Monday, April 14, 2008

Review - Rainbows End

Rainbows End
by Vernor Vinge
2007 Hugo Winner for Best Novel

That's not a typo, the novel's title is explicitly Rainbows End with no apostrophe.

For Vinge's third Hugo for best novel (putting him in spitting range of Heinlein and Bujold's record for four) he goes once more to one of his favorite subjects: information science. The book is about what happens when we can process vast amounts of information efficiently.

In the not too distant future a poet suffering from Alzheimer's is cured and has his body revitalized. He's lost his memory of the past twenty years as a result though and so has to be reeducated in the ways of the modern world where everyone is always connected to data. As he's recovering he discovers that libraries around the world are being destroyed for the sake of making perfect digital copies of all of the information and through that becomes embroiled in a terrorist plot.

Much like the other Vinge novels the description only covers the barest surface of what is occurring in Rainbows End but unlike A Deepness in the Sky I don't feel that Vinge ever loses track of what he's doing with his book. His storytelling is exceptional in this book as he juggles a dozen plot lines with a host of conflicting characters wonderfully.

The real star of the novel is the technology which makes me think of the book as a kind of info-punk novel (much in the same way that Stephenson's The Diamond Age is a nano-punk novel). Vinge spends a lot of time detailing how access to and being able to handle vast quantities of data will transform society. Medicine is customized to the individual's genetic code, schools teach how to find answers in the flood of information rather than the information itself, and architecture consists of unsteady thin boxes held up by systems balancing the building continually and the appearance governed by the selected viewpoint of the individual. And if that's not enough fandoms due to their tightly linked communities have become political forces; Pokémon fandom in particular is a major player.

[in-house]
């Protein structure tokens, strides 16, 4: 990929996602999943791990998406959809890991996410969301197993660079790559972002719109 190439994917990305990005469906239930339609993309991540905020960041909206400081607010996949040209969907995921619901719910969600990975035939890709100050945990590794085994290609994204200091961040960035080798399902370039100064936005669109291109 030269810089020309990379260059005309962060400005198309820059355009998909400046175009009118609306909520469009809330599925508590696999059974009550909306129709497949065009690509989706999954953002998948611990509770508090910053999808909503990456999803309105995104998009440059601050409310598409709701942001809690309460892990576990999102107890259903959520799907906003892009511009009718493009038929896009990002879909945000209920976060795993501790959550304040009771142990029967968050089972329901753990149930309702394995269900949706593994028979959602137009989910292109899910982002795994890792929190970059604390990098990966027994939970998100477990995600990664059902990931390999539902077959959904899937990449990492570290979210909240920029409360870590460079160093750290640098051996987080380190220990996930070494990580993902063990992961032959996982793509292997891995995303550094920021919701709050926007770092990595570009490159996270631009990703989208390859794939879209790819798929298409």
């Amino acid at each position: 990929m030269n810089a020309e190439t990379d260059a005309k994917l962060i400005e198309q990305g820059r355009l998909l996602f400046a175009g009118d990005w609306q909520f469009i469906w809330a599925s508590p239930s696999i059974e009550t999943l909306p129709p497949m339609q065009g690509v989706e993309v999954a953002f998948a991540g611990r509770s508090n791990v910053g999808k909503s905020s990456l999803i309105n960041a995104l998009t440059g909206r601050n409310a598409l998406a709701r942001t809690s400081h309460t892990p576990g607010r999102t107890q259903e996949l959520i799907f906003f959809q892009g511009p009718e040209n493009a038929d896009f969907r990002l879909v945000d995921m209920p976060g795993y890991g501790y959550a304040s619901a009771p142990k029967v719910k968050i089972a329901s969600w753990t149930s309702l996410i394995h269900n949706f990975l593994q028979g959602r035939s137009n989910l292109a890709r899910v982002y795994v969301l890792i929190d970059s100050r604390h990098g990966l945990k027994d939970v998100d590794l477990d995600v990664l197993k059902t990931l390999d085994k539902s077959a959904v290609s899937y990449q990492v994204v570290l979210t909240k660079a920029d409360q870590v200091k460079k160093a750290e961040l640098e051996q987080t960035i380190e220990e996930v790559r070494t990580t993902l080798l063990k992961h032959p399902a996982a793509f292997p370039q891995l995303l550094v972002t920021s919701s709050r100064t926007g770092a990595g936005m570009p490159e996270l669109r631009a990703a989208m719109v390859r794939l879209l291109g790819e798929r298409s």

Technology alone doesn't make a great novel. Vinge gives us a great cast playing off each other. The poet who acts as the viewpoint character was a particularly nasty person before he recovered from Alzheimer's and is having trouble reconnecting with his family and trouble with writing. He's regularly dealing with academics who were his rivals while learning the basic life skills in the information age. A student at the high school attempts to use him but has trouble bridging the exceptionally vast generation gap. His ex-wife is sympathetic but wants him to believe she is dead. And so on. The novel is packed to the rim with fascinating characters and Vinge manages to use them well.

The terrorist plot in theory is the guiding force behind the book but it seems downplayed and understated compared to the character development that is occurring. Since it is also a bit of an overdone plot I didn't mind that at all.

The only real misstep I think he makes is that he gets a bit heavy handed with his metaphors at certain points. In particular the shredding of all of the books to record them. Even in an age where data is vastly more important than physical it's a stretch to think that they would choose to destroy millions of dollars worth of property for the sake of recording it digitally. One copy of the data should be sufficient and there's easier and less destructive ways to get it, but Vinge is attempting to make a point about the values of the new society.

It's a minor thing in a great novel and the whole thing is a satisfying read. If Vinge wrote a sequel I would probably be interested in reading it but my feeling is that he wrote what was worth telling about his setting and anything else would be redundant. Rainbows End is a tight, well built book in a way that simply isn't done very often with world building novels these days.

As an interesting aside this is the first book to win two Hugo awards. Vinge won a Hugo for an early version of the first few chapters as "Fast Times at Fairmont High". It took him five years to finish up the book and the results were worth it.